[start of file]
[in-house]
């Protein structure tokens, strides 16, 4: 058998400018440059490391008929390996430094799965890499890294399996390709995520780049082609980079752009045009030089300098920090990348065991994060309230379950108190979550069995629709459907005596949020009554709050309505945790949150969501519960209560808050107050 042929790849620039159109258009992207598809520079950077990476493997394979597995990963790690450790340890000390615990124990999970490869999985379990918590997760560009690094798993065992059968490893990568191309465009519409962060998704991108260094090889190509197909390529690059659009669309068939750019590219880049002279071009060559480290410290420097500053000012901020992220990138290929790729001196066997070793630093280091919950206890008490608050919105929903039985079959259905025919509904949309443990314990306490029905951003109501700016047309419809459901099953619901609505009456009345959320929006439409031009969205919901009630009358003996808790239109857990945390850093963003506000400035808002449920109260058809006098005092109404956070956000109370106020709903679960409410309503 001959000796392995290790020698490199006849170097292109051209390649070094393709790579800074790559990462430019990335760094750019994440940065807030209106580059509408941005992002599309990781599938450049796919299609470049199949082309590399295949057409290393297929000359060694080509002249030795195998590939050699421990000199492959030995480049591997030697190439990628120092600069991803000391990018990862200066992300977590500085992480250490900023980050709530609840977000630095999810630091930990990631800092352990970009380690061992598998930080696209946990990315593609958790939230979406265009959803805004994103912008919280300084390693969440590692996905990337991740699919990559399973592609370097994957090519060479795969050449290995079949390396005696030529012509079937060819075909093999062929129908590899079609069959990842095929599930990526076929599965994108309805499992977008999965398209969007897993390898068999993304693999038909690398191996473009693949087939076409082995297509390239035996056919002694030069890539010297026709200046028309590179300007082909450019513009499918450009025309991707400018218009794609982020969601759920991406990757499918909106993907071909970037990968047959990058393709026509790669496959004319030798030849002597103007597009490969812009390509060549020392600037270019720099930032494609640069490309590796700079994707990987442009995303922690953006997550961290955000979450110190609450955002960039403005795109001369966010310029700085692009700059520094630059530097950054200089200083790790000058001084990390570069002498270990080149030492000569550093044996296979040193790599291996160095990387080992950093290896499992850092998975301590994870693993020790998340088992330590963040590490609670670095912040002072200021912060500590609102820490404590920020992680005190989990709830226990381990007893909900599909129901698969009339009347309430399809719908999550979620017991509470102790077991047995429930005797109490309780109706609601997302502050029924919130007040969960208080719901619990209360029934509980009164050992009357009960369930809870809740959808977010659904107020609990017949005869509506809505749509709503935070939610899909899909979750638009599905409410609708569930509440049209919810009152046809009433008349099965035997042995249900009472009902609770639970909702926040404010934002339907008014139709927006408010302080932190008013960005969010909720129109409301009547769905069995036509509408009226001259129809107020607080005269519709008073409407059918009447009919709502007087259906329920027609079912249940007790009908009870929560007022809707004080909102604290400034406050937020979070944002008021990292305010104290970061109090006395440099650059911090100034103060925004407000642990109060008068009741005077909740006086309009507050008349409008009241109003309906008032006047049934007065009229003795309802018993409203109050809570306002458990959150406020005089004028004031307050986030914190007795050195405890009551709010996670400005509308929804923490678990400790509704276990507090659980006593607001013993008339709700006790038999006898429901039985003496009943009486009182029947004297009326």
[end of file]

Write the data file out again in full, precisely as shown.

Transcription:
[in-house]
């Protein structure tokens, strides 16, 4: 058998400018440059490391008929390996430094799965890499890294399996390709995520780049082609980079752009045009030089300098920090990348065991994060309230379950108190979550069995629709459907005596949020009554709050309505945790949150969501519960209560808050107050 042929790849620039159109258009992207598809520079950077990476493997394979597995990963790690450790340890000390615990124990999970490869999985379990918590997760560009690094798993065992059968490893990568191309465009519409962060998704991108260094090889190509197909390529690059659009669309068939750019590219880049002279071009060559480290410290420097500053000012901020992220990138290929790729001196066997070793630093280091919950206890008490608050919105929903039985079959259905025919509904949309443990314990306490029905951003109501700016047309419809459901099953619901609505009456009345959320929006439409031009969205919901009630009358003996808790239109857990945390850093963003506000400035808002449920109260058809006098005092109404956070956000109370106020709903679960409410309503 001959000796392995290790020698490199006849170097292109051209390649070094393709790579800074790559990462430019990335760094750019994440940065807030209106580059509408941005992002599309990781599938450049796919299609470049199949082309590399295949057409290393297929000359060694080509002249030795195998590939050699421990000199492959030995480049591997030697190439990628120092600069991803000391990018990862200066992300977590500085992480250490900023980050709530609840977000630095999810630091930990990631800092352990970009380690061992598998930080696209946990990315593609958790939230979406265009959803805004994103912008919280300084390693969440590692996905990337991740699919990559399973592609370097994957090519060479795969050449290995079949390396005696030529012509079937060819075909093999062929129908590899079609069959990842095929599930990526076929599965994108309805499992977008999965398209969007897993390898068999993304693999038909690398191996473009693949087939076409082995297509390239035996056919002694030069890539010297026709200046028309590179300007082909450019513009499918450009025309991707400018218009794609982020969601759920991406990757499918909106993907071909970037990968047959990058393709026509790669496959004319030798030849002597103007597009490969812009390509060549020392600037270019720099930032494609640069490309590796700079994707990987442009995303922690953006997550961290955000979450110190609450955002960039403005795109001369966010310029700085692009700059520094630059530097950054200089200083790790000058001084990390570069002498270990080149030492000569550093044996296979040193790599291996160095990387080992950093290896499992850092998975301590994870693993020790998340088992330590963040590490609670670095912040002072200021912060500590609102820490404590920020992680005190989990709830226990381990007893909900599909129901698969009339009347309430399809719908999550979620017991509470102790077991047995429930005797109490309780109706609601997302502050029924919130007040969960208080719901619990209360029934509980009164050992009357009960369930809870809740959808977010659904107020609990017949005869509506809505749509709503935070939610899909899909979750638009599905409410609708569930509440049209919810009152046809009433008349099965035997042995249900009472009902609770639970909702926040404010934002339907008014139709927006408010302080932190008013960005969010909720129109409301009547769905069995036509509408009226001259129809107020607080005269519709008073409407059918009447009919709502007087259906329920027609079912249940007790009908009870929560007022809707004080909102604290400034406050937020979070944002008021990292305010104290970061109090006395440099650059911090100034103060925004407000642990109060008068009741005077909740006086309009507050008349409008009241109003309906008032006047049934007065009229003795309802018993409203109050809570306002458990959150406020005089004028004031307050986030914190007795050195405890009551709010996670400005509308929804923490678990400790509704276990507090659980006593607001013993008339709700006790038999006898429901039985003496009943009486009182029947004297009326």